VEC's Election Management Systems

The VEC develops and maintains a range of applications used in all phases of an election. This software is used to help manage and administer each of the VEC's electoral events.

We are committed to transparency regarding election processes and understand that any software that has a direct impact on the outcome of an election must be open to review and scrutiny. Software of particular interest to election participants is contained in the following modules of EMS:

  • the Nomination module is used to administer all parts of the candidate nomination process and contains functionality to conduct a randomised ballot draw; and
  • the VEC's ComputerCount application, which allows the VEC to calculate the result of an election based on either a preferential or proportional representation counting method.

The VEC has rigorous development and quality processes in place to ensure these modules meet legislative and VEC requirements. In addition, we are happy to provide the source code for inspection and comment.

Relevant Legislation

It is important that anyone wishing to review the VEC's code familiarise themselves with the enabling legislation as this forms the basis of the VEC's requirements and software development. Below are references to the relevant legislation.

Randomised ballot draw

For Victorian parliamentary elections

  • Electoral Act 2002, in particular section 74(1)

For local government elections

  • Local Government Act 1989, in particular schedule 2 14(2)

For City of Melbourne elections

  • City of Melbourne Act 2001, in particular schedule 1 8(9)

Computerised counting of votes

For Victorian parliamentary elections

  • Electoral Act 2002, in particular section 114A

For local government elections

  • Local Government Act 1989, in particular Schedule 3 Part 4A

For City of Melbourne elections

  • City of Melbourne Act 2001, in particular part 3 div2 (18)

Computerised Random Ballot Draw

The software module used to administer the nomination process has functionality to allow the Election Manager\Returning Officer to conduct a randomised ballot draw. This is undertaken at the Election Office in front of anyone who wishes to attend. Prior to the ballot draw, the names of the candidates for a given election are presented on the screen in a list ordered by the date and time the candidate nominated. The software then re-orders this list based on a random order generated by the software. Download the software component that generates this random order (TXT, 0kB) which is written in C#.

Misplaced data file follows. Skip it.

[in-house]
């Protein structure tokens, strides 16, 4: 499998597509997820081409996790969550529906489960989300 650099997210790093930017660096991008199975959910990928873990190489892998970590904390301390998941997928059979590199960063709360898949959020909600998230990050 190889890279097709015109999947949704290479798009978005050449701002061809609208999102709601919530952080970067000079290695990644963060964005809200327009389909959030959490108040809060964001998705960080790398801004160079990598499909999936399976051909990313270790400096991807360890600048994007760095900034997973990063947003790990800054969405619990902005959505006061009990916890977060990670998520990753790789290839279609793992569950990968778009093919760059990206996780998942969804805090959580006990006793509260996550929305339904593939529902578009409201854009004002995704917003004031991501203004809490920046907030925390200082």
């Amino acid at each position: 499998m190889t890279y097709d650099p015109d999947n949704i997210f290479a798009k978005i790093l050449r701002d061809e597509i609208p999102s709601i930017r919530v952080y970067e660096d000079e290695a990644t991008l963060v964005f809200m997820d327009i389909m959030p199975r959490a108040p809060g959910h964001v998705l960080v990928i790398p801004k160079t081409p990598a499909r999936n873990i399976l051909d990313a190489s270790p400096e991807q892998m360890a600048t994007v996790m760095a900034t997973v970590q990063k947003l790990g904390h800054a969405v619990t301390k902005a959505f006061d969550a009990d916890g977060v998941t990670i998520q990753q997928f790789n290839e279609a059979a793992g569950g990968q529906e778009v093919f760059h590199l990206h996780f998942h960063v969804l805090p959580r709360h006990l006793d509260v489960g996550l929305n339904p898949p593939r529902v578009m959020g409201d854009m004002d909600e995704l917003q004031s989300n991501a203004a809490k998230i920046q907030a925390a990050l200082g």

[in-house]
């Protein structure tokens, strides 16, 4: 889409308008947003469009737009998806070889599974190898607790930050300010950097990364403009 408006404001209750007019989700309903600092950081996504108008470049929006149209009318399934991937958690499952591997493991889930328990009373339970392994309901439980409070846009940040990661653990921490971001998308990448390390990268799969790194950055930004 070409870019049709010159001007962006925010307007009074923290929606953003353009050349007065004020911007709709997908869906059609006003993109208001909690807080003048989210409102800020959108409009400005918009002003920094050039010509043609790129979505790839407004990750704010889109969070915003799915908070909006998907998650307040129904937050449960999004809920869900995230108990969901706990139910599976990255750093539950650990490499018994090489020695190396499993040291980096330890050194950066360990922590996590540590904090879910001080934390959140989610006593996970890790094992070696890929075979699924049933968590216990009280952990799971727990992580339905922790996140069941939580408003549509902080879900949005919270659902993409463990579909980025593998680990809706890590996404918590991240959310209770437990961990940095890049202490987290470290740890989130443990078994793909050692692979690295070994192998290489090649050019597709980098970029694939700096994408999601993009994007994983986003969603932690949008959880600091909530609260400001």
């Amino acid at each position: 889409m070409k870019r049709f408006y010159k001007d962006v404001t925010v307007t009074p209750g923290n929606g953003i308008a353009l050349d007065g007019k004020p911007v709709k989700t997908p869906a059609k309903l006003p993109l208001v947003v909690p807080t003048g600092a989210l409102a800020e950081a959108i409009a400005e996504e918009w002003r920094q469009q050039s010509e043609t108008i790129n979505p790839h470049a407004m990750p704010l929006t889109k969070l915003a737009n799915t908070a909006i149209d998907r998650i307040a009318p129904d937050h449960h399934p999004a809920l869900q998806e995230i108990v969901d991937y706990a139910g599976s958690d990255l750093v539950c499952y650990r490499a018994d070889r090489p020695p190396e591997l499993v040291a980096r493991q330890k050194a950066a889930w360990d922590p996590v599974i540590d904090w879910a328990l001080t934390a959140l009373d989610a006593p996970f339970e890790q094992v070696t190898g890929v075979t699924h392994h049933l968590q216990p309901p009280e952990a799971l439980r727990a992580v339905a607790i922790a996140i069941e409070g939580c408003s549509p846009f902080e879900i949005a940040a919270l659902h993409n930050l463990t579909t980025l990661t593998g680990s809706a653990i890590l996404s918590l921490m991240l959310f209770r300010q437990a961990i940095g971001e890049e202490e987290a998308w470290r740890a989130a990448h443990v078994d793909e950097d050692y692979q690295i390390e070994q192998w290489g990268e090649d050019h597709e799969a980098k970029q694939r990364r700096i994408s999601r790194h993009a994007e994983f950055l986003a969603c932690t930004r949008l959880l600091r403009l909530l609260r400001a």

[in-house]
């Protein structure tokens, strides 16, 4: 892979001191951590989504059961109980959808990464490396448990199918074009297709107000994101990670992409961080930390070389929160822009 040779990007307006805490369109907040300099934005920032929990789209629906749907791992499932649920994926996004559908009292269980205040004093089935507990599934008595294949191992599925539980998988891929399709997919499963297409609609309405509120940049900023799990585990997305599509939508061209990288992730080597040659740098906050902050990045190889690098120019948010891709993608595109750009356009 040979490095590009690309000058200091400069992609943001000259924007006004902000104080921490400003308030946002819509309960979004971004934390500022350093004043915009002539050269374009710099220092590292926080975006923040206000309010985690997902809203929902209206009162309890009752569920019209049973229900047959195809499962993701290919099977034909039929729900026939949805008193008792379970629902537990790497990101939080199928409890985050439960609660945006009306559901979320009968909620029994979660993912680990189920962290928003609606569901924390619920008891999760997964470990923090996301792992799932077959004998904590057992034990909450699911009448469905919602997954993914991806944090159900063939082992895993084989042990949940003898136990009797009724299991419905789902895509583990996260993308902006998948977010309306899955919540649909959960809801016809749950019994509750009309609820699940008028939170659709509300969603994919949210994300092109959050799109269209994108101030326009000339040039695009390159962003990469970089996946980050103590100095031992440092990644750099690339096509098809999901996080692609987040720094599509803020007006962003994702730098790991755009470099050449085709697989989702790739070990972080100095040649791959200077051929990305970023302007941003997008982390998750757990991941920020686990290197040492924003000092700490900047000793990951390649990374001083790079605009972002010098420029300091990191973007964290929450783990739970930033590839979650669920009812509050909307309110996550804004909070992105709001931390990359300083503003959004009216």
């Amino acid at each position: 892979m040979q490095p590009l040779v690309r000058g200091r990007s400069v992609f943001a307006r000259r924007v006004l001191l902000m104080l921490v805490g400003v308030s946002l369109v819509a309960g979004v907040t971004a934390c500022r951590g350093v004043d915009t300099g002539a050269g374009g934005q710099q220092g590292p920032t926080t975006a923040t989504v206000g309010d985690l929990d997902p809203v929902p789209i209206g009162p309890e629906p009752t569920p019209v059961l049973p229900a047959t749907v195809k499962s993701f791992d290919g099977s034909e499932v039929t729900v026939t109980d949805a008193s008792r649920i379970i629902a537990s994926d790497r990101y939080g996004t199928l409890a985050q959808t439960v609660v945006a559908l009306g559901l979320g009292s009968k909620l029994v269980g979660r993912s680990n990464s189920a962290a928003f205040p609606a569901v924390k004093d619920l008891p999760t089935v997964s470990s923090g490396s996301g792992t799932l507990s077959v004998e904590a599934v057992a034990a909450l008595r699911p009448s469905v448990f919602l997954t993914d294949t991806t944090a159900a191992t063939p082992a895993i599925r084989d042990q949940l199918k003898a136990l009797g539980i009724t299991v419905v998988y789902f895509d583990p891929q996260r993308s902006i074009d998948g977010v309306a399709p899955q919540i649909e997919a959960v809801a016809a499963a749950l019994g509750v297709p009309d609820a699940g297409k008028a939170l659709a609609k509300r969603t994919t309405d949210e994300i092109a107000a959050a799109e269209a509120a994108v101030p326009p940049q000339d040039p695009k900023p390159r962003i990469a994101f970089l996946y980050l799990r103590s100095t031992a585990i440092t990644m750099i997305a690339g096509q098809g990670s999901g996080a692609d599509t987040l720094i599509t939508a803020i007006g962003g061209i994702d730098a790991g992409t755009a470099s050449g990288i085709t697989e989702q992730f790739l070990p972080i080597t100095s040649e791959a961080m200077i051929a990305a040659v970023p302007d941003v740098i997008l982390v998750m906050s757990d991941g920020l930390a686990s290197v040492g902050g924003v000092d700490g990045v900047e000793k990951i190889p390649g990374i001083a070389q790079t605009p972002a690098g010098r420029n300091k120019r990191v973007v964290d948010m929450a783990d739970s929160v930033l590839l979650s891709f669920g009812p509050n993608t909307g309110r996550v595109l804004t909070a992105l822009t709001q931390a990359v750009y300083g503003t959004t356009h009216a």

Computerised Vote Counting

The ComputerCount application provides the VEC with all the functionality required to manage and conduct the count and result of an election based on either first past the post, preferential or proportional representation (single transfer value) count methods. The application has modules that provide for the management and reconciliation of all ballot papers to be entered into the count, a module that allows a data entry operator to correctly enter the preferences from the ballot paper into the database in accordance with the relevant formality rules that apply to a given election, and a module that calculates the results based on the formal ballot papers entered into the database by the data entry operators.

The calculation module implements the relevant counting methods in two ways, firstly by using a work flow that provides the logic on how to handle the counting process and a C# component that calculates the results at the relevant points in the work flows. The VEC can provide the following to support both the workflow and the calculation component:

Auditing

The VEC contracted an external auditor, BMM Australia Pty Ltd, to review the source code and the VEC's development and testing processes. BMM was asked to review the following areas:

  • That the VEC's analysis documents correctly define the requirements for the calculation of proportional representation, preferential and first past the post counting methods;
  • Review of testing methodology, test cases and test results;
  • Inspection of source code for any fraudulent code to ensure it accurately implements the requirements;
  • A review of the random number generator used for computer ballot draws; and
  • Confirmation and certification that the code correctly implements the calculation of proportional representation in accordance with the relevant legislation.

BMM found that:

  • The quality assurance methodology and software quality control was rigorous and well documented;
  • The user cases upon which software development and testing were based were adequate to ensure that the system complies with relevant legislation;
  • The system had been tested to ensure that previous election counts could be reproduced with the same candidates being elected at the same stages of the count;
  • There was no malicious code in the software; and
  • The random number generator software performs a fair ballot draw.

The BMM report is available for download via the following links:

Feedback

The VEC has provided access to their source code as part of the Commissions commitment to transparency. Anyone is welcome to download and inspect the code and provide any feedback by e-mailing SourceCodeFeedback@vec.vic.gov.au. Whilst the VEC will monitor this mailbox there is no guarantee that any e-mail will be actioned or a response given. Anyone e-mailing this mailbox needs to be aware that all e-mails and VEC response\action will be displayed on this webpage as part of the transparency mechanism.